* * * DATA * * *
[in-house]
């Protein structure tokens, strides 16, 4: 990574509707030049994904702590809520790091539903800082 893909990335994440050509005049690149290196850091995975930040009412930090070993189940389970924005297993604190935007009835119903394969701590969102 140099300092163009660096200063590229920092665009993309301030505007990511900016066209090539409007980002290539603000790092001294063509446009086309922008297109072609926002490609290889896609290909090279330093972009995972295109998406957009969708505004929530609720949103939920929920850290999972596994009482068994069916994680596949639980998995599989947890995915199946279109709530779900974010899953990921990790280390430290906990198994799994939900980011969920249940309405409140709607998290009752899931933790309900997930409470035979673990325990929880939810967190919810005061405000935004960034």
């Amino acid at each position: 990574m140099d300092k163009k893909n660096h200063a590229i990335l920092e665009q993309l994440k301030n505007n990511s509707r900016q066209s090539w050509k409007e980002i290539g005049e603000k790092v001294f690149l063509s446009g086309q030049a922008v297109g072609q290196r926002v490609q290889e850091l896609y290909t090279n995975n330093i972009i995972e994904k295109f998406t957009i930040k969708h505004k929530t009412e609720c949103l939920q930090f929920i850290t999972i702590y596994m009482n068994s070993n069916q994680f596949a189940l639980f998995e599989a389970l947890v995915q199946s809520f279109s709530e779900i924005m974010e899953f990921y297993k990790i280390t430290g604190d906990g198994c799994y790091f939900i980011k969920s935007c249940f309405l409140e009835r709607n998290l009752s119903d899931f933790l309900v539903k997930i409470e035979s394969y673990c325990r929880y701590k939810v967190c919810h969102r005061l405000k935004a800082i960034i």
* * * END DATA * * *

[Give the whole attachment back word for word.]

[in-house]
């Protein structure tokens, strides 16, 4: 990574509707030049994904702590809520790091539903800082 893909990335994440050509005049690149290196850091995975930040009412930090070993189940389970924005297993604190935007009835119903394969701590969102 140099300092163009660096200063590229920092665009993309301030505007990511900016066209090539409007980002290539603000790092001294063509446009086309922008297109072609926002490609290889896609290909090279330093972009995972295109998406957009969708505004929530609720949103939920929920850290999972596994009482068994069916994680596949639980998995599989947890995915199946279109709530779900974010899953990921990790280390430290906990198994799994939900980011969920249940309405409140709607998290009752899931933790309900997930409470035979673990325990929880939810967190919810005061405000935004960034």
């Amino acid at each position: 990574m140099d300092k163009k893909n660096h200063a590229i990335l920092e665009q993309l994440k301030n505007n990511s509707r900016q066209s090539w050509k409007e980002i290539g005049e603000k790092v001294f690149l063509s446009g086309q030049a922008v297109g072609q290196r926002v490609q290889e850091l896609y290909t090279n995975n330093i972009i995972e994904k295109f998406t957009i930040k969708h505004k929530t009412e609720c949103l939920q930090f929920i850290t999972i702590y596994m009482n068994s070993n069916q994680f596949a189940l639980f998995e599989a389970l947890v995915q199946s809520f279109s709530e779900i924005m974010e899953f990921y297993k990790i280390t430290g604190d906990g198994c799994y790091f939900i980011k969920s935007c249940f309405l409140e009835r709607n998290l009752s119903d899931f933790l309900v539903k997930i409470e035979s394969y673990c325990r929880y701590k939810v967190c919810h969102r005061l405000k935004a800082i960034i």